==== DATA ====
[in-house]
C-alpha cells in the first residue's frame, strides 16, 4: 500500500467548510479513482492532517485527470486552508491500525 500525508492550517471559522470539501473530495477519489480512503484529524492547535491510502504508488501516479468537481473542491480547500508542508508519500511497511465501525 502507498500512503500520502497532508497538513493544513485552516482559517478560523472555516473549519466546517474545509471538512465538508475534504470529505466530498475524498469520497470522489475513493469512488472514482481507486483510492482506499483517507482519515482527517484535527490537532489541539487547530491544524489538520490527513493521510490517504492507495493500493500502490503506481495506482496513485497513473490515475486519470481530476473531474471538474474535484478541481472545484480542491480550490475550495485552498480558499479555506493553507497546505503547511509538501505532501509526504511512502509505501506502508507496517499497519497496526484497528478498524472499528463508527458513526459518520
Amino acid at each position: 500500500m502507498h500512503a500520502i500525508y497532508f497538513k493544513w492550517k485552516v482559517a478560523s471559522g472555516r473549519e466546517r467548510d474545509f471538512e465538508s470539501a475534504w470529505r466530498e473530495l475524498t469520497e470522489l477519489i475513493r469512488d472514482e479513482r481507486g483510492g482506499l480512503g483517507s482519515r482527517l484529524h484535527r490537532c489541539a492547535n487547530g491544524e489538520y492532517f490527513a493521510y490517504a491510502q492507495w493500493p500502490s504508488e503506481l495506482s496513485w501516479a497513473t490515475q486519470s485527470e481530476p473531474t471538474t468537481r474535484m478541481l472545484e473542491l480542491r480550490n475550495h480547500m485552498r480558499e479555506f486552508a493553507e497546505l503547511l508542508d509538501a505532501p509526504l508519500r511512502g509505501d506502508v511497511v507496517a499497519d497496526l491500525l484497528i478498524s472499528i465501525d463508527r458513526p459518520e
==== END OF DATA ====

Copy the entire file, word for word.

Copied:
[in-house]
C-alpha cells in the first residue's frame, strides 16, 4: 500500500467548510479513482492532517485527470486552508491500525 500525508492550517471559522470539501473530495477519489480512503484529524492547535491510502504508488501516479468537481473542491480547500508542508508519500511497511465501525 502507498500512503500520502497532508497538513493544513485552516482559517478560523472555516473549519466546517474545509471538512465538508475534504470529505466530498475524498469520497470522489475513493469512488472514482481507486483510492482506499483517507482519515482527517484535527490537532489541539487547530491544524489538520490527513493521510490517504492507495493500493500502490503506481495506482496513485497513473490515475486519470481530476473531474471538474474535484478541481472545484480542491480550490475550495485552498480558499479555506493553507497546505503547511509538501505532501509526504511512502509505501506502508507496517499497519497496526484497528478498524472499528463508527458513526459518520
Amino acid at each position: 500500500m502507498h500512503a500520502i500525508y497532508f497538513k493544513w492550517k485552516v482559517a478560523s471559522g472555516r473549519e466546517r467548510d474545509f471538512e465538508s470539501a475534504w470529505r466530498e473530495l475524498t469520497e470522489l477519489i475513493r469512488d472514482e479513482r481507486g483510492g482506499l480512503g483517507s482519515r482527517l484529524h484535527r490537532c489541539a492547535n487547530g491544524e489538520y492532517f490527513a493521510y490517504a491510502q492507495w493500493p500502490s504508488e503506481l495506482s496513485w501516479a497513473t490515475q486519470s485527470e481530476p473531474t471538474t468537481r474535484m478541481l472545484e473542491l480542491r480550490n475550495h480547500m485552498r480558499e479555506f486552508a493553507e497546505l503547511l508542508d509538501a505532501p509526504l508519500r511512502g509505501d506502508v511497511v507496517a499497519d497496526l491500525l484497528i478498524s472499528i465501525d463508527r458513526p459518520e